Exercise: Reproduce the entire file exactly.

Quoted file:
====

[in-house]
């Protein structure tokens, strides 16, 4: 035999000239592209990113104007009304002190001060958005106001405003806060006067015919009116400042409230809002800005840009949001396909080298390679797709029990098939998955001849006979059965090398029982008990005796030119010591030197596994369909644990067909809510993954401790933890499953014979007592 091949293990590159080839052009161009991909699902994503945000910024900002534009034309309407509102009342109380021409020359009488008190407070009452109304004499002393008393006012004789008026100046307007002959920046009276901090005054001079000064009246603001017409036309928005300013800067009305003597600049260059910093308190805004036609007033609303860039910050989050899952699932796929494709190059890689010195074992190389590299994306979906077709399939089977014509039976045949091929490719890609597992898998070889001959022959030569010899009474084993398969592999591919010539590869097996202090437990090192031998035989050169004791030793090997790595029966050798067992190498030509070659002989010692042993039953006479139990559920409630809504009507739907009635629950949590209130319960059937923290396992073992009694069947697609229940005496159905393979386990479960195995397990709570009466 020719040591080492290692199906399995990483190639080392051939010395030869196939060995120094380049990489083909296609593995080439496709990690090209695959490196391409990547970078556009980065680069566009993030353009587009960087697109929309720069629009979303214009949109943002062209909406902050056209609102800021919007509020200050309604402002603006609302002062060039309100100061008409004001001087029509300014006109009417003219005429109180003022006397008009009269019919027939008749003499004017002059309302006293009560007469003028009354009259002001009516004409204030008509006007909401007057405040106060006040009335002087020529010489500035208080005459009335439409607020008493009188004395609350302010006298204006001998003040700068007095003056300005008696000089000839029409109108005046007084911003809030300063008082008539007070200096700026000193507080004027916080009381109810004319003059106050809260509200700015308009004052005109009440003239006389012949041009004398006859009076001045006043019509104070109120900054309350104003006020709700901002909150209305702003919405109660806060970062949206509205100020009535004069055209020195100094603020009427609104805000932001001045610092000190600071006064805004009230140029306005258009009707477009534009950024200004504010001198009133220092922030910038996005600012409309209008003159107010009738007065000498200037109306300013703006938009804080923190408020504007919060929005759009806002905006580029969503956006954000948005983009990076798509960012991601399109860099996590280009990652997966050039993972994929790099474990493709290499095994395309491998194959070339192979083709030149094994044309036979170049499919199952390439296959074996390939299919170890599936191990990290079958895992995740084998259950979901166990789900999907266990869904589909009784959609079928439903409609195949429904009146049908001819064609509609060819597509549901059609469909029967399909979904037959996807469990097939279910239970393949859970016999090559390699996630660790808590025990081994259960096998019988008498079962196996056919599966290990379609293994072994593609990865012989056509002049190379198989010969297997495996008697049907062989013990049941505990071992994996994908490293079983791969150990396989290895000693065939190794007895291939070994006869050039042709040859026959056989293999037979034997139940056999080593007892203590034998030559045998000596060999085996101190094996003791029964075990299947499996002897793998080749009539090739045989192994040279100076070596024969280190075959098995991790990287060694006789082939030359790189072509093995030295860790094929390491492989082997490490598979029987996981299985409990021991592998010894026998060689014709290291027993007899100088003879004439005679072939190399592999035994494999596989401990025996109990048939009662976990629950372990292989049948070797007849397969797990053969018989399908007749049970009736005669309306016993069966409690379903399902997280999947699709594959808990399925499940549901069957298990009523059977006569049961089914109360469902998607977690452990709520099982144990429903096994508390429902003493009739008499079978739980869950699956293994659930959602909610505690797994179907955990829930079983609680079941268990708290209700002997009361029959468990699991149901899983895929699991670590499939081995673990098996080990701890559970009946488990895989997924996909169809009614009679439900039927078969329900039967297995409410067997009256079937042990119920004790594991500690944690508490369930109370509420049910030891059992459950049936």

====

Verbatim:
[in-house]
């Protein structure tokens, strides 16, 4: 035999000239592209990113104007009304002190001060958005106001405003806060006067015919009116400042409230809002800005840009949001396909080298390679797709029990098939998955001849006979059965090398029982008990005796030119010591030197596994369909644990067909809510993954401790933890499953014979007592 091949293990590159080839052009161009991909699902994503945000910024900002534009034309309407509102009342109380021409020359009488008190407070009452109304004499002393008393006012004789008026100046307007002959920046009276901090005054001079000064009246603001017409036309928005300013800067009305003597600049260059910093308190805004036609007033609303860039910050989050899952699932796929494709190059890689010195074992190389590299994306979906077709399939089977014509039976045949091929490719890609597992898998070889001959022959030569010899009474084993398969592999591919010539590869097996202090437990090192031998035989050169004791030793090997790595029966050798067992190498030509070659002989010692042993039953006479139990559920409630809504009507739907009635629950949590209130319960059937923290396992073992009694069947697609229940005496159905393979386990479960195995397990709570009466 020719040591080492290692199906399995990483190639080392051939010395030869196939060995120094380049990489083909296609593995080439496709990690090209695959490196391409990547970078556009980065680069566009993030353009587009960087697109929309720069629009979303214009949109943002062209909406902050056209609102800021919007509020200050309604402002603006609302002062060039309100100061008409004001001087029509300014006109009417003219005429109180003022006397008009009269019919027939008749003499004017002059309302006293009560007469003028009354009259002001009516004409204030008509006007909401007057405040106060006040009335002087020529010489500035208080005459009335439409607020008493009188004395609350302010006298204006001998003040700068007095003056300005008696000089000839029409109108005046007084911003809030300063008082008539007070200096700026000193507080004027916080009381109810004319003059106050809260509200700015308009004052005109009440003239006389012949041009004398006859009076001045006043019509104070109120900054309350104003006020709700901002909150209305702003919405109660806060970062949206509205100020009535004069055209020195100094603020009427609104805000932001001045610092000190600071006064805004009230140029306005258009009707477009534009950024200004504010001198009133220092922030910038996005600012409309209008003159107010009738007065000498200037109306300013703006938009804080923190408020504007919060929005759009806002905006580029969503956006954000948005983009990076798509960012991601399109860099996590280009990652997966050039993972994929790099474990493709290499095994395309491998194959070339192979083709030149094994044309036979170049499919199952390439296959074996390939299919170890599936191990990290079958895992995740084998259950979901166990789900999907266990869904589909009784959609079928439903409609195949429904009146049908001819064609509609060819597509549901059609469909029967399909979904037959996807469990097939279910239970393949859970016999090559390699996630660790808590025990081994259960096998019988008498079962196996056919599966290990379609293994072994593609990865012989056509002049190379198989010969297997495996008697049907062989013990049941505990071992994996994908490293079983791969150990396989290895000693065939190794007895291939070994006869050039042709040859026959056989293999037979034997139940056999080593007892203590034998030559045998000596060999085996101190094996003791029964075990299947499996002897793998080749009539090739045989192994040279100076070596024969280190075959098995991790990287060694006789082939030359790189072509093995030295860790094929390491492989082997490490598979029987996981299985409990021991592998010894026998060689014709290291027993007899100088003879004439005679072939190399592999035994494999596989401990025996109990048939009662976990629950372990292989049948070797007849397969797990053969018989399908007749049970009736005669309306016993069966409690379903399902997280999947699709594959808990399925499940549901069957298990009523059977006569049961089914109360469902998607977690452990709520099982144990429903096994508390429902003493009739008499079978739980869950699956293994659930959602909610505690797994179907955990829930079983609680079941268990708290209700002997009361029959468990699991149901899983895929699991670590499939081995673990098996080990701890559970009946488990895989997924996909169809009614009679439900039927078969329900039967297995409410067997009256079937042990119920004790594991500690944690508490369930109370509420049910030891059992459950049936």